In the last couple of months, I've listened to interviews with controversial atheists Sam Harris (once) and Richard Dawkins (twice), and also read the recent column Mr. Harris syndicated nationally. I haven't read their books, though I do plan on reading The End of Faith, which has been sitting on my shelf for a year now. I'm mainly responding to Harris. Richard Dawkins strikes me as someone who enjoys fanning the flames, being at the center of a storm of controversy -- someone who relishes stirring things up. I just don't have a lot of energy for that. His arguments seem to me to be as much about getting his fifteen minutes of fame as anything else. But while that element is present in Mr. Harris's arguments, I find them much more interesting and thought provoking. 

At the heart of both Mr. Harris's and Mr. Dawkins' argument is a firm belief that fundamentalism is the true face of religious belief. Mr. Harris mostly pokes fun at religious moderates; he claims that theologically they are on shaky ground compared to their fundamentalist counterparts. Mr. Dawkins claims that religious moderates make extremism possible, by mainstreaming religious beliefs that are centuries out of date. But who says? They have no way to back that up, it's just their opinion about the religious experience. And it has the added bonus of making their argument 100% easier-- then they only have to respond to the extremists.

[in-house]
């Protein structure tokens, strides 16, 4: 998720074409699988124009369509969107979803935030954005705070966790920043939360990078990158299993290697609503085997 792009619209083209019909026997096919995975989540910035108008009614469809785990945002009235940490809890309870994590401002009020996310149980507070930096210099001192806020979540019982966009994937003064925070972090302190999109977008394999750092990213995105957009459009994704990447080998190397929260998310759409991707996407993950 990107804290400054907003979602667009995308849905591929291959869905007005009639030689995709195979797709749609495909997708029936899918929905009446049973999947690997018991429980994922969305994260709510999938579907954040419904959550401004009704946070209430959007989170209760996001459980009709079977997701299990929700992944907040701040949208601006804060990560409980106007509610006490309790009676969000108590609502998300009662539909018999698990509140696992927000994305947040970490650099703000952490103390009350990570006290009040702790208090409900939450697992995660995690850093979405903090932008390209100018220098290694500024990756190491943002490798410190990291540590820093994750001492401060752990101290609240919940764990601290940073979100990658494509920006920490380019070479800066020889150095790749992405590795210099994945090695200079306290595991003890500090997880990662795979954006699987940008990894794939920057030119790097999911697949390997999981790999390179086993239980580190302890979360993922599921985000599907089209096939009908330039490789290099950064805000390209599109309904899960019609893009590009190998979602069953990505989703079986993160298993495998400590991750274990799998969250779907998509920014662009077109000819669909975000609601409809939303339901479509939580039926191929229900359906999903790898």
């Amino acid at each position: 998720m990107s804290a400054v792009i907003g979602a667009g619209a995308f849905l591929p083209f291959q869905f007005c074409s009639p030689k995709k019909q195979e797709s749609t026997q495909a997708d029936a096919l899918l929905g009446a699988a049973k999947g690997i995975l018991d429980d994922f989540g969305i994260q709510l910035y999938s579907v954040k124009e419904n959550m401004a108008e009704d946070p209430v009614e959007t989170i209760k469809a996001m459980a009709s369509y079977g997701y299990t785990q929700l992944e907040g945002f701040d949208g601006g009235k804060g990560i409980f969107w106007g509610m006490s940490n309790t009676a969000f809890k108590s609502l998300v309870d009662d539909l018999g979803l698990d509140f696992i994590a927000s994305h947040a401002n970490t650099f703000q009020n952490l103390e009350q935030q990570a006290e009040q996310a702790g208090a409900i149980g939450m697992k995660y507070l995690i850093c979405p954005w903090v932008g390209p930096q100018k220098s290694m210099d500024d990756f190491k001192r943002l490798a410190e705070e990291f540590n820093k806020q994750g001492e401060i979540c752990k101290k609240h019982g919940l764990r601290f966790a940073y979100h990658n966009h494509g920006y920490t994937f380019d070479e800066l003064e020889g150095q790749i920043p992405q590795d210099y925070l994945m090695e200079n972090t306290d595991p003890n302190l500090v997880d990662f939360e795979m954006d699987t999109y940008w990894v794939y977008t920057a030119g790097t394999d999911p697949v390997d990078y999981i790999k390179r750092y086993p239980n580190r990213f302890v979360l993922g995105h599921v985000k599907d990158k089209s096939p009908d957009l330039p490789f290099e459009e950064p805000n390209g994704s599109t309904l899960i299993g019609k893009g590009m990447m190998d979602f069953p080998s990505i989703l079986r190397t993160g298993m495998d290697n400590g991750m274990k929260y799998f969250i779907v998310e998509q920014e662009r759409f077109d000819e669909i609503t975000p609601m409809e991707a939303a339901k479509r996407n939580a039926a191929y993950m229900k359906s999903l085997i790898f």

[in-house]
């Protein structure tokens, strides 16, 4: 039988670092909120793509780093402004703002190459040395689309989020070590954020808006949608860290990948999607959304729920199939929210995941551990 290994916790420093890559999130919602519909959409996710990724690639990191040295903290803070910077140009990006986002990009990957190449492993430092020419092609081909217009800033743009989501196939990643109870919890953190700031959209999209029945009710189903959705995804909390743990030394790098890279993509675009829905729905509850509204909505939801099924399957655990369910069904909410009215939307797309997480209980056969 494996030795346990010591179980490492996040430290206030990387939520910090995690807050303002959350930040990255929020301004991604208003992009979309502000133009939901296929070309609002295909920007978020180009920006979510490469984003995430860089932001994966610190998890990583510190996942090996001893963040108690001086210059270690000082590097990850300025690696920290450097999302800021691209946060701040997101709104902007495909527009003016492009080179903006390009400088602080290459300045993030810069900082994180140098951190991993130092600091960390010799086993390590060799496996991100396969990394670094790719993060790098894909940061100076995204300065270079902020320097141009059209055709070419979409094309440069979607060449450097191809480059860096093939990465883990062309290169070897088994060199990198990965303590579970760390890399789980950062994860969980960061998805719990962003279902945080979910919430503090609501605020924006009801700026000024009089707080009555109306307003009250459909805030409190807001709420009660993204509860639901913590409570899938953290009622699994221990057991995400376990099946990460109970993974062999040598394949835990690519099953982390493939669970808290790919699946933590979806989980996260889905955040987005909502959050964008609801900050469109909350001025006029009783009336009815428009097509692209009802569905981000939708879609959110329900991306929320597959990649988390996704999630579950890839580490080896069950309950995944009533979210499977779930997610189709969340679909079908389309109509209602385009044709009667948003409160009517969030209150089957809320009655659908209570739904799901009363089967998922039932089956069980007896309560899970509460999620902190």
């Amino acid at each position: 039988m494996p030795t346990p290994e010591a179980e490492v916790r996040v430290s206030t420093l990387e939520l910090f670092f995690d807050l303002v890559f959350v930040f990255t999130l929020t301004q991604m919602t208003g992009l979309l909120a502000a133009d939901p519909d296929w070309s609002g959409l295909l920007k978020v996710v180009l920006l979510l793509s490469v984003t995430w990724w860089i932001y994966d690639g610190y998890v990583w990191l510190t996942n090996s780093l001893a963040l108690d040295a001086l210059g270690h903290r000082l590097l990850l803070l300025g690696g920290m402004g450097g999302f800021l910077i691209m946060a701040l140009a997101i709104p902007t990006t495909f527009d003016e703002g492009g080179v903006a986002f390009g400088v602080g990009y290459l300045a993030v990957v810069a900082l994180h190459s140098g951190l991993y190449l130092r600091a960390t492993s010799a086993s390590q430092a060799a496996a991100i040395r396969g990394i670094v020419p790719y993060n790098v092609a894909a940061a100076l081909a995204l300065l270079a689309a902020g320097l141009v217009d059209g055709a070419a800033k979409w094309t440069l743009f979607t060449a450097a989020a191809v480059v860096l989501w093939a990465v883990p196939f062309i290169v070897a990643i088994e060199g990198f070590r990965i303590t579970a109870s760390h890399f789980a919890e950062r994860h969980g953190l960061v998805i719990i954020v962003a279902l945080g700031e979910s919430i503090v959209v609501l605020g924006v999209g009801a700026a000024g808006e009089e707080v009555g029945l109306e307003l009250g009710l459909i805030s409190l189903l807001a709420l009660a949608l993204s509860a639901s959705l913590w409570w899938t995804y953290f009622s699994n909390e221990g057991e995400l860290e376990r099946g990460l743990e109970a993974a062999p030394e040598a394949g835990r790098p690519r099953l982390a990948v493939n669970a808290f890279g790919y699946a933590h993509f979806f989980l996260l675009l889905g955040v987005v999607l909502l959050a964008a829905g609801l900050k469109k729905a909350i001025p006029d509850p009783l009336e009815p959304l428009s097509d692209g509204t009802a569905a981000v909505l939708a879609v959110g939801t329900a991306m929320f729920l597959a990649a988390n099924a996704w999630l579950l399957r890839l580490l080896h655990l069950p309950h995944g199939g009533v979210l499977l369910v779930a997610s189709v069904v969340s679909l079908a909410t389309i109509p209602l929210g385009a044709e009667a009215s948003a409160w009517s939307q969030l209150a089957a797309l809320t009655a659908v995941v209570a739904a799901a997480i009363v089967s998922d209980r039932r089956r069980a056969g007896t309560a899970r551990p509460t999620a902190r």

In short, at the same time that they criticize the fundamentalist mindset, they insist that fundamentalists have the only correct way to experience religion. The millions of us out here who have religious beliefs but don't share fundamentalism's strict (biased) interpretation of some ancient text are just dismissed with a jibe about "believing what we want to believe." It's easy to set up the terms of your argument and then insist that that is the only way the discussion can be conducted. Good job, guys. But it ignores the truth of the experience of millions of people on the planet who have deeply-held religious beliefs that are based on compassion and tolerance.

never finished this one but I'm posting it anyway.